Angela Merkel's Greek gamble

Image copyright AFP
Image caption Protesters with banners saying "Merkel out!" have been gathering ahead of her visit

The centre of Athens will be locked down today. Nearly 7,000 police have been deployed. The square opposite the Greek parliament - the forum for many a protest - has been declared off limits.

Public gatherings have been banned in other parts of the capital. A visit by the German chancellor has led to the biggest security operation in memory.

Greek Prime Minister Antonis Samaras promises to receive her as the leader of a great and friendly country. The streets might be less welcoming. Already a banner has appeared outside parliament in German calling on Mrs Angela not to whine. "We have nothing left in the cupboard to give," it reads.

Chancellor Merkel has gambled that the visit will demonstrate she intends to stand behind the Greeks. It is a way of silencing those in her own coalition who say the country is a bottomless pit.

The country needs another loan from the second bailout fund by the end of November or it will run out of money. The troika of the EU, the IMF and the ECB is in negotiation with Athens over finding another 13bn euros (£10.5bn, $16.8bn) in savings. Greece has been given until 18 October to agree the cuts and tax increases.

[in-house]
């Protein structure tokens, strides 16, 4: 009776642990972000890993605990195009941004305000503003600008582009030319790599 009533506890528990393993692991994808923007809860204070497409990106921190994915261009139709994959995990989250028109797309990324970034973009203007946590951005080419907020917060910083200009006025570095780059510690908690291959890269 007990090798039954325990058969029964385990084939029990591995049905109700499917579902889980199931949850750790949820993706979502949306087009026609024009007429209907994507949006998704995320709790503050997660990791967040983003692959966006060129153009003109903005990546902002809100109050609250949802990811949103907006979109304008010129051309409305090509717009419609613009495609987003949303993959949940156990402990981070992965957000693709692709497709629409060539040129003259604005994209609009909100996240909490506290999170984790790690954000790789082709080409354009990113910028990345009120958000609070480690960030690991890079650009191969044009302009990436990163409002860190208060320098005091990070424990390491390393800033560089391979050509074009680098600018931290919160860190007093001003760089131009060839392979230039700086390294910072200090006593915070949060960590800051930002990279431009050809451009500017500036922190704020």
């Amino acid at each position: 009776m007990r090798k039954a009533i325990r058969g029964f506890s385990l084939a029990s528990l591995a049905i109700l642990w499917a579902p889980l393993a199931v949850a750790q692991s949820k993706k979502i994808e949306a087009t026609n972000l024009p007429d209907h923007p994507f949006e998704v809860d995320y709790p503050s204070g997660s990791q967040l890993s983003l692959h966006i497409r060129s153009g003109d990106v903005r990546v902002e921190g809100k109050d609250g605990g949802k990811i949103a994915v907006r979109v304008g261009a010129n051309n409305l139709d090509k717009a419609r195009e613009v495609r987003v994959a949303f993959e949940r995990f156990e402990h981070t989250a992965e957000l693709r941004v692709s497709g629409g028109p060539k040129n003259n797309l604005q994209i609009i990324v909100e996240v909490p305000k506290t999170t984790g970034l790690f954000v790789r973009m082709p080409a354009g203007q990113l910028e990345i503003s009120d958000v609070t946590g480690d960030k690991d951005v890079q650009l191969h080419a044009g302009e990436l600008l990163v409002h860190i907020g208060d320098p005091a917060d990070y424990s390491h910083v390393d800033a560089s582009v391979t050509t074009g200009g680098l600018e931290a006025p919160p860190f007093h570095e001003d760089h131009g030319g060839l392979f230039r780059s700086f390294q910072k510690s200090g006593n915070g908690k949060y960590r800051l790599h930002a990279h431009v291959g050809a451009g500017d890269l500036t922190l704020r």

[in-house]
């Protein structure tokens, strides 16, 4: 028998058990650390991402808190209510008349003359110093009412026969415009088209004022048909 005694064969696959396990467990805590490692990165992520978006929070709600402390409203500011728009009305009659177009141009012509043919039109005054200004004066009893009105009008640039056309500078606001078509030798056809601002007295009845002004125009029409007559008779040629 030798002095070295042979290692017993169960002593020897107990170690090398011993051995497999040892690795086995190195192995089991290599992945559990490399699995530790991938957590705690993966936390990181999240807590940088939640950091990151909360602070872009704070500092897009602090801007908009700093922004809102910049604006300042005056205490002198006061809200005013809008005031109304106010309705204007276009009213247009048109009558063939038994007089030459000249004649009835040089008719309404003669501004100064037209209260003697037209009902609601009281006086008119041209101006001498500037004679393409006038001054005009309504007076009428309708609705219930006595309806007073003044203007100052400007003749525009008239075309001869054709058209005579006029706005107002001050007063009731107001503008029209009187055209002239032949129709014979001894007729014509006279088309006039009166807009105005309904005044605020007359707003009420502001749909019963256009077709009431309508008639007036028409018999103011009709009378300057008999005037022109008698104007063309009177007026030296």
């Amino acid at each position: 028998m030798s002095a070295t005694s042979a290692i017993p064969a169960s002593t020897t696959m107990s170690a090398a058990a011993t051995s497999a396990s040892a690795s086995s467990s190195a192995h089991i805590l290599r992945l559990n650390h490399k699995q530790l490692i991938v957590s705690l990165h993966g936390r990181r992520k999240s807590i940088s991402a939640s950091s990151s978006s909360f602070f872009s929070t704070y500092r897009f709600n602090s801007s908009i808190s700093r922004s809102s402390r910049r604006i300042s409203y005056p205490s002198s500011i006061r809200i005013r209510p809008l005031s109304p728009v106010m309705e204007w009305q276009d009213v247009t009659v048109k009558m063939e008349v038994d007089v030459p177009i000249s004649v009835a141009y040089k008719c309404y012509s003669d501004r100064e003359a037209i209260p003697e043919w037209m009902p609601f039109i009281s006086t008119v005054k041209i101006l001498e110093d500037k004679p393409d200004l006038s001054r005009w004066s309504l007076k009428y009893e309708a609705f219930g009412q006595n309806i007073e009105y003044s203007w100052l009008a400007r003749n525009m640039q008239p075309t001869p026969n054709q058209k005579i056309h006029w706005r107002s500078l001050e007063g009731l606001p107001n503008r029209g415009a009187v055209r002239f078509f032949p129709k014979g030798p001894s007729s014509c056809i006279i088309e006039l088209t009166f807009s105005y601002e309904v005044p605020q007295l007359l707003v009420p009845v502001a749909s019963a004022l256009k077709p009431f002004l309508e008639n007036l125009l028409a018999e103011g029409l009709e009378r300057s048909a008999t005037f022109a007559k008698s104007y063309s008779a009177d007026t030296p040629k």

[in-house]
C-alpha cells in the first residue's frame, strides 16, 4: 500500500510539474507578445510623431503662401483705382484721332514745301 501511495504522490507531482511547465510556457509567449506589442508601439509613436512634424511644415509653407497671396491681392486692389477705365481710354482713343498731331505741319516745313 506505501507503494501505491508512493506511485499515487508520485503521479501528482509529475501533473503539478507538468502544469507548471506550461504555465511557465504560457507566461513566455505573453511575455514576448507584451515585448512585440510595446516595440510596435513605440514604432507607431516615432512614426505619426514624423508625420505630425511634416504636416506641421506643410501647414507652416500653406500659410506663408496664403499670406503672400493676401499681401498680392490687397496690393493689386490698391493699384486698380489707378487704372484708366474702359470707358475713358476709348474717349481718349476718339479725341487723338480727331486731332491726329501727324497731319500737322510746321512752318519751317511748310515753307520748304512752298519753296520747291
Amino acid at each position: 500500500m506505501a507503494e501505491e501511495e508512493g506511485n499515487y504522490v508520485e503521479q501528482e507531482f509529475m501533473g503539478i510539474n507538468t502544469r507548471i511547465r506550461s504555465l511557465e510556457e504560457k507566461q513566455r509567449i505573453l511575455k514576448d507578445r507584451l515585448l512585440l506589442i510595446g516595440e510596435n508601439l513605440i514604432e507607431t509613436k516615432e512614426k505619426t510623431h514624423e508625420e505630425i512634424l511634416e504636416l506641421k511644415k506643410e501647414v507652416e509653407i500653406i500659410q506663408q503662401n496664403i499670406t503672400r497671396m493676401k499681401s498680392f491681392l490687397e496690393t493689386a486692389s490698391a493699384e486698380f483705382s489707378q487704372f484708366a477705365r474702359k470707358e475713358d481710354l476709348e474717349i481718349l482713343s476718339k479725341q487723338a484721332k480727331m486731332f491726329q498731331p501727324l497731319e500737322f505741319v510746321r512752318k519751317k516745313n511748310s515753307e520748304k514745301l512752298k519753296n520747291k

Expect a short-term fudge. Somehow or other Greece will be judged to be on the right path. Already the international lenders are considering giving Greece two more years to reach the target for reducing the deficit.

The head of the eurogroup Jean-Claude Juncker says substantial progress has been made in recent weeks and days but a crunch is coming and the IMF may deliver it.

Despite two bailouts and private investors accepting losses on their Greek holdings, Greek debt continues to rise. It stands at 346bn euros or 179% of GDP. The IMF believes that figure could reach 182% by next year.

The agreed target is for Greek debt to be brought down to 120% of GDP by 2020. Almost no-one believes that is now possible. That is a problem for the IMF. Its rules dictate that it can only continue lending if the programme is sustainable.

The IMF doubts that it is. Officials are suggesting another write-down will be necessary. This time, however, it can't be private investors that will take a hit. It will be national governments and perhaps the ECB. That would be very sensitive. Others are talking of a third bailout that would struggle to get passed in the German parliament.

So Chancellor Merkel may well be supportive of Greece today but it cannot but be a gesture. The Greek economy has shrunk by 23% in five years. Further cuts are on the way.

The deficit this year will be higher than announced. The problem of Greece, which has hung over Europe for three years, is far from solved despite the official launch of the eurozone's new bailout fund on Monday.